Get Out of Town: Photo Proof the Combine Demolition Derby is Worth the Road Trip

Every year on the second weekend in June, the small town of Lind in Eastern Washington triples in size and puts on one of the best shows anywhere around the Pacific Northwest.

Groups of five-ton wheat combines roll into a rodeo arena and smash each other to bits until there’s only one left moving. This is a demolition derby like you’ve never seen before.

You might be asking yourself right now, “WTF does this have to do with Tacoma?” Fair question. The short answer is “nothing.” BUT, we can’t have everything and if you’ve ever enjoyed a monster truck rally at the Tacoma Dome, you’re going to love this.

Through most of Washington’s modern history, there’s been a pretty stark cultural divide between Eastern and Western Washington.

People in Tacoma don’t often feel motivated to drive three and a half hours over the mountains to the middle of Wheatville, USA. And if you ask anyone around Lind, they’d be just as happy to see the Cascades crack down the middle and watch Seattle, Tacoma, and all the rest of the democrats float off into the Pacific.

But on this one magical weekend, east and west come together over a mutual love for loud noises, cheap beer, and dangerous motorsports. The whole experience is really as much about what’s going inside the arena as what’s going on around it.

The last time I was there, I brought a six pack of some microbrew to share with the pit crews and drivers at their after party bonfire. When I offered one the guy simply said, “Thanks man, but we’re good. We got a pallet of Keystone over there.” Not a case, not a keg, a pallet.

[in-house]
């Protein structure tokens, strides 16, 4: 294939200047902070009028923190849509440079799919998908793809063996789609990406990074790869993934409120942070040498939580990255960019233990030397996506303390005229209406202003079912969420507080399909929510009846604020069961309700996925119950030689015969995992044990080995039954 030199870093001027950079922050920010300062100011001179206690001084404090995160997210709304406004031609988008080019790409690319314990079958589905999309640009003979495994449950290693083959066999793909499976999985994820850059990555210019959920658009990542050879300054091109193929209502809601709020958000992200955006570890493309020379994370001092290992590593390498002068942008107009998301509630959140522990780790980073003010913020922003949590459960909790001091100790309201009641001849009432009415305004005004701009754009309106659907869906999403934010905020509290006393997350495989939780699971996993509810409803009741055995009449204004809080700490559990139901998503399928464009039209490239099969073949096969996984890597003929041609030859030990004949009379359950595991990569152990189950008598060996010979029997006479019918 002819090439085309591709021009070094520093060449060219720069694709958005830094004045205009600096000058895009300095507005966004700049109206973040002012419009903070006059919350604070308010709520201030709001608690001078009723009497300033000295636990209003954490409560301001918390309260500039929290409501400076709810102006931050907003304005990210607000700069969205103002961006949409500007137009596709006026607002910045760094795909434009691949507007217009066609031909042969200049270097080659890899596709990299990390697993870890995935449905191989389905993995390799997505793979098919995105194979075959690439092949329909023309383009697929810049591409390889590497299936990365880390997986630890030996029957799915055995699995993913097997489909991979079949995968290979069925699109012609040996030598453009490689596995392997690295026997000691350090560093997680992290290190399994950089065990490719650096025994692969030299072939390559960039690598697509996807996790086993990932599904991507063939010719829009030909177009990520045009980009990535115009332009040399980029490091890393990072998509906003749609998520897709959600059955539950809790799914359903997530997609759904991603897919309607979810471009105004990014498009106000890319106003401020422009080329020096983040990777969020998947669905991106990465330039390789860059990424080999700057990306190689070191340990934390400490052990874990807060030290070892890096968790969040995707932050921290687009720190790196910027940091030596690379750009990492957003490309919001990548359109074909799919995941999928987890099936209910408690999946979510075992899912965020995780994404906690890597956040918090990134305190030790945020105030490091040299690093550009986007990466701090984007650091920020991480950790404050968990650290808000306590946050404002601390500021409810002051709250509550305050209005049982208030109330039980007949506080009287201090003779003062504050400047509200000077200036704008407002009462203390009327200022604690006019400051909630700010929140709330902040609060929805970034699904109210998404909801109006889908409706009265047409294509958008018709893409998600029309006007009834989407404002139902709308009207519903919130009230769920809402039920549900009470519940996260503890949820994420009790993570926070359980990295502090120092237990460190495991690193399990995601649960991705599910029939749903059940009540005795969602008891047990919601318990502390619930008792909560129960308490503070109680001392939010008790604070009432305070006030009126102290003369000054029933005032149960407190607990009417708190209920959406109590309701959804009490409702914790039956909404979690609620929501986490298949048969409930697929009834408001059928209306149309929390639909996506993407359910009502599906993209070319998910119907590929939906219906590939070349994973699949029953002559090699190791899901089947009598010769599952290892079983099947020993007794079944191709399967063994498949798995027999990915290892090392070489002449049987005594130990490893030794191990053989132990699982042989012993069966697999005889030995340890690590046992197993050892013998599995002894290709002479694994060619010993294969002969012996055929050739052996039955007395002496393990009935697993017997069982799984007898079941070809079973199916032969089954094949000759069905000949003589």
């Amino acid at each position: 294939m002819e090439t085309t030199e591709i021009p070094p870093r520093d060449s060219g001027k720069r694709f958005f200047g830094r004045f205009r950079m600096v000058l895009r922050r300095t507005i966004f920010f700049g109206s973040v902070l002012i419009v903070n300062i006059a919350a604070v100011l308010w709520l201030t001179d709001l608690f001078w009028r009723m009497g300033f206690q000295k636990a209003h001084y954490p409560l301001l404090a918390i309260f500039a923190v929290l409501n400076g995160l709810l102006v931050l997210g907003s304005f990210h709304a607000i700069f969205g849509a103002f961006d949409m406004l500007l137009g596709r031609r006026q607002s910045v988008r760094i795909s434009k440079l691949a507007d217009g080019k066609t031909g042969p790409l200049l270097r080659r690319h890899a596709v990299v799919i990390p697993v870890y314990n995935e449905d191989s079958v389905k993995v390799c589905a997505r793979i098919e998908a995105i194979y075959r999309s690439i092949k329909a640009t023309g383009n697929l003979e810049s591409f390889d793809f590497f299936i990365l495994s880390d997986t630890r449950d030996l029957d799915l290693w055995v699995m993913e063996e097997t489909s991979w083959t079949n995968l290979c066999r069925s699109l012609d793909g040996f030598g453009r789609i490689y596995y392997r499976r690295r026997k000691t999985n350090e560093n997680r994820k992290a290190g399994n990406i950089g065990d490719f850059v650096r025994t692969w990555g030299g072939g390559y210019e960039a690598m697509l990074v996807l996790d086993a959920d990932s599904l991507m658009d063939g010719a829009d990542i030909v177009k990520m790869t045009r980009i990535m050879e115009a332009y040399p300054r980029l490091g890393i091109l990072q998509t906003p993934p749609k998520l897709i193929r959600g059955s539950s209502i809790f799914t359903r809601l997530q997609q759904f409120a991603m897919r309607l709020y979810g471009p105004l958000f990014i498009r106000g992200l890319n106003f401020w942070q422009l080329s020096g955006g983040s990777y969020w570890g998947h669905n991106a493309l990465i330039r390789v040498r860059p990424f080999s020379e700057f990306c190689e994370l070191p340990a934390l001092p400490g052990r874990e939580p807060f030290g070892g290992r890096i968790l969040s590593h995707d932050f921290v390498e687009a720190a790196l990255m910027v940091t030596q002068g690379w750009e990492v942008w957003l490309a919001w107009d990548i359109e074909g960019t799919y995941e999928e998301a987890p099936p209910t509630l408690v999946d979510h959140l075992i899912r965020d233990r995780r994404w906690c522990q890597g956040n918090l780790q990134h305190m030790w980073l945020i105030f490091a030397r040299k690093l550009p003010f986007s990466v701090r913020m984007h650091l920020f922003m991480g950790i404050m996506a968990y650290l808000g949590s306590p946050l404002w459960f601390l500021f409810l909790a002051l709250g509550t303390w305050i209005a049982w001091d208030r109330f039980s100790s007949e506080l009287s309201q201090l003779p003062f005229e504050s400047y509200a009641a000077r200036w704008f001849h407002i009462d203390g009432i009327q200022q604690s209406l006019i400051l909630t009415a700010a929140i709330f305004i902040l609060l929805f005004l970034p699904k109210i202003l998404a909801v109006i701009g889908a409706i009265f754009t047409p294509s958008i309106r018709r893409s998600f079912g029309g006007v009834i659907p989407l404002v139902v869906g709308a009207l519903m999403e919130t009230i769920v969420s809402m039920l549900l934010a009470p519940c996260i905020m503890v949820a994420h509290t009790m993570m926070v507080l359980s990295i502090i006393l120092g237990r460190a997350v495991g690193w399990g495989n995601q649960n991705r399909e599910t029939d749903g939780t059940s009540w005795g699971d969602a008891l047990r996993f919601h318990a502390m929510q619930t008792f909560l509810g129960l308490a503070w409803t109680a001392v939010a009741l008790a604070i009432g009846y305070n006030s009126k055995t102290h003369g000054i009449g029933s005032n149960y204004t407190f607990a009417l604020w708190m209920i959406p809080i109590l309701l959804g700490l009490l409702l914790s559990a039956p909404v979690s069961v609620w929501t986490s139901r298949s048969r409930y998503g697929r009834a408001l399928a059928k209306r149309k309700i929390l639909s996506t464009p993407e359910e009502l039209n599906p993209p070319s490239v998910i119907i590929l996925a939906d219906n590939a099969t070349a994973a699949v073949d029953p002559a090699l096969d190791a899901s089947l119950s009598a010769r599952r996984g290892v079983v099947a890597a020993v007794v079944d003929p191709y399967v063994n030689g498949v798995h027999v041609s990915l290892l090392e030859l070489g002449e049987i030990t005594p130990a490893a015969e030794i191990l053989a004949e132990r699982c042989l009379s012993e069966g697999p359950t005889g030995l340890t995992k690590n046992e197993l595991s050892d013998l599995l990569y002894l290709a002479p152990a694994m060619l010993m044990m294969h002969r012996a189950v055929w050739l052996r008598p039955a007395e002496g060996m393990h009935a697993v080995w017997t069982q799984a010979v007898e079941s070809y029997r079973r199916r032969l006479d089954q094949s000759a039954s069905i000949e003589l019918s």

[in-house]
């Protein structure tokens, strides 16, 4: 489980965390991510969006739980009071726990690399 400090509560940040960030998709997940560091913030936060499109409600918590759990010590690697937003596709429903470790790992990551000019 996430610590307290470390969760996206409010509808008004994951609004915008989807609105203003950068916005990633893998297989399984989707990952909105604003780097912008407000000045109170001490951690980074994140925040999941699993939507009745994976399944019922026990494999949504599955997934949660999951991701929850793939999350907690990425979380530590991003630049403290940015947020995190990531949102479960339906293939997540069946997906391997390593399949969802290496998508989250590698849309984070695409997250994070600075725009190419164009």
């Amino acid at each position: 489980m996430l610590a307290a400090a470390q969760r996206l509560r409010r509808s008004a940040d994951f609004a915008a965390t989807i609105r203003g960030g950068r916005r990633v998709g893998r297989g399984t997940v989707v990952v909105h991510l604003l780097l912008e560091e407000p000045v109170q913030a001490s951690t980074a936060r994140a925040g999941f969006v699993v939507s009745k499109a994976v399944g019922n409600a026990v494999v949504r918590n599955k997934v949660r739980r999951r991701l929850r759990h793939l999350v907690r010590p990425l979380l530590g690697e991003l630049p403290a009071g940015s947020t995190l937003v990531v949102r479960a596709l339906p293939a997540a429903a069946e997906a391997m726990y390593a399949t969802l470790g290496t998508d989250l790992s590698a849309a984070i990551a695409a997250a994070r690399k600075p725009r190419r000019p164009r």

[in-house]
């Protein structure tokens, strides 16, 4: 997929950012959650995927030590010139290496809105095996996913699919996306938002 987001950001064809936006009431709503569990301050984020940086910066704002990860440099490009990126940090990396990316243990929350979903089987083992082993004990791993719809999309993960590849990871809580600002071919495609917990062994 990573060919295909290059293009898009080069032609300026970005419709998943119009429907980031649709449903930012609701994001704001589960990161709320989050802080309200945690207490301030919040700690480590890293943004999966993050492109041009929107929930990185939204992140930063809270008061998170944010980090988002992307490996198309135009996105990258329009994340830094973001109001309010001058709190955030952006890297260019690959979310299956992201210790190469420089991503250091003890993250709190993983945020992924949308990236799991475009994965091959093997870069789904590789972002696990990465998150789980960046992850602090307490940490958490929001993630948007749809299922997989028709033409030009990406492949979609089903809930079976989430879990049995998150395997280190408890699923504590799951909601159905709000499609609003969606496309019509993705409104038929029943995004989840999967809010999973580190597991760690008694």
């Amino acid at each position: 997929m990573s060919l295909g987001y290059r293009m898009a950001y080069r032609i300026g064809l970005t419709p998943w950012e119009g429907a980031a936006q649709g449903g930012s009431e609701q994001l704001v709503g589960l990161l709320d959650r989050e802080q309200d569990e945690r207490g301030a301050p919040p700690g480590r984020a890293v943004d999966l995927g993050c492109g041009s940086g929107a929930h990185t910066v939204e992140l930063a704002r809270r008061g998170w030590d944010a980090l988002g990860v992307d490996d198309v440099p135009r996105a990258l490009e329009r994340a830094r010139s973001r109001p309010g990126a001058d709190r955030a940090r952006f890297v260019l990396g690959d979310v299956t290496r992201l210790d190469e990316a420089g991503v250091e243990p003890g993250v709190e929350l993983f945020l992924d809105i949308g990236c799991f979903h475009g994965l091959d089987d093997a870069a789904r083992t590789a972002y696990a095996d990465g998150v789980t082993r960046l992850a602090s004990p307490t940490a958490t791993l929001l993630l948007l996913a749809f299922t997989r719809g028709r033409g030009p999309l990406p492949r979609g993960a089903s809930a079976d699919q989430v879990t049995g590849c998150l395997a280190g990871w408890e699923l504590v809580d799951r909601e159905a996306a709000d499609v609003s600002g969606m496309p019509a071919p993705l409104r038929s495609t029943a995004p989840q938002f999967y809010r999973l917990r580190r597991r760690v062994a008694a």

The town of Lind is so small it would fit within the boundaries of Point Defiance with room to spare. The town’s founders, the Nielson brothers, platted the town with the north/south streets sequentially spelling out their name. However, Lind only got big enough to spell out NIELSO. If you end up staying at the arena, you can easily walk across town to Slim’s Tavern to hang out after the arena closes down.

The party takes place over Friday, Saturday, and Sunday with different types of vehicles in a few different events. Aside from the combines, you might see pickup trucks, cars, and grain trucks. There’s a parade and a big BBQ in the park that pretty much the entire town comes out for. It’s a little bit different from year to year but it never disappoints.

If you’re planning on going, I can pretty much guarantee there won’t be any hotel rooms still available within a reasonable drive but if you call the people in charge, you might be able to get a last minute camping spot. For tickets and more info, go to

Images by Sierra Hartman

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